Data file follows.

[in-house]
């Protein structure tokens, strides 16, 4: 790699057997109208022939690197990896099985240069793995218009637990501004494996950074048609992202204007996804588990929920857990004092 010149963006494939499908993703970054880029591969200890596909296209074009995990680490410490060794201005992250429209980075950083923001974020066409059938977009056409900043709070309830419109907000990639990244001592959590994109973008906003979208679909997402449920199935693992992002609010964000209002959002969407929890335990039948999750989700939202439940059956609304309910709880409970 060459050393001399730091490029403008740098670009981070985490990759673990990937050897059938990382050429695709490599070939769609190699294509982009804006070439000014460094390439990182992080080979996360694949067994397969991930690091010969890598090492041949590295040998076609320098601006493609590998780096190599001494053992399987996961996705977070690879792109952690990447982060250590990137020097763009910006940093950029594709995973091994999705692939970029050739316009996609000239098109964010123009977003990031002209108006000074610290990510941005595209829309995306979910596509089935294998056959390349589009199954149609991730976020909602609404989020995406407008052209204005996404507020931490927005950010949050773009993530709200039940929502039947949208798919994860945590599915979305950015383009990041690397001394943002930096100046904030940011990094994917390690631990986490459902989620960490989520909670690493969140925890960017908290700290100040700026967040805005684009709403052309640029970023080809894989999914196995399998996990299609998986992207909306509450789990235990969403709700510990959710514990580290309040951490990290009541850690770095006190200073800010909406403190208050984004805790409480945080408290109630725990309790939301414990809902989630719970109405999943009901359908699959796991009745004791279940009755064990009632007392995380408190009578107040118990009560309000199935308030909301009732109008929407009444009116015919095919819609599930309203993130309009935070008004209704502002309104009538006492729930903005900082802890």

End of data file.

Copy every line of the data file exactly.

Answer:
[in-house]
């Protein structure tokens, strides 16, 4: 790699057997109208022939690197990896099985240069793995218009637990501004494996950074048609992202204007996804588990929920857990004092 010149963006494939499908993703970054880029591969200890596909296209074009995990680490410490060794201005992250429209980075950083923001974020066409059938977009056409900043709070309830419109907000990639990244001592959590994109973008906003979208679909997402449920199935693992992002609010964000209002959002969407929890335990039948999750989700939202439940059956609304309910709880409970 060459050393001399730091490029403008740098670009981070985490990759673990990937050897059938990382050429695709490599070939769609190699294509982009804006070439000014460094390439990182992080080979996360694949067994397969991930690091010969890598090492041949590295040998076609320098601006493609590998780096190599001494053992399987996961996705977070690879792109952690990447982060250590990137020097763009910006940093950029594709995973091994999705692939970029050739316009996609000239098109964010123009977003990031002209108006000074610290990510941005595209829309995306979910596509089935294998056959390349589009199954149609991730976020909602609404989020995406407008052209204005996404507020931490927005950010949050773009993530709200039940929502039947949208798919994860945590599915979305950015383009990041690397001394943002930096100046904030940011990094994917390690631990986490459902989620960490989520909670690493969140925890960017908290700290100040700026967040805005684009709403052309640029970023080809894989999914196995399998996990299609998986992207909306509450789990235990969403709700510990959710514990580290309040951490990290009541850690770095006190200073800010909406403190208050984004805790409480945080408290109630725990309790939301414990809902989630719970109405999943009901359908699959796991009745004791279940009755064990009632007392995380408190009578107040118990009560309000199935308030909301009732109008929407009444009116015919095919819609599930309203993130309009935070008004209704502002309104009538006492729930903005900082802890």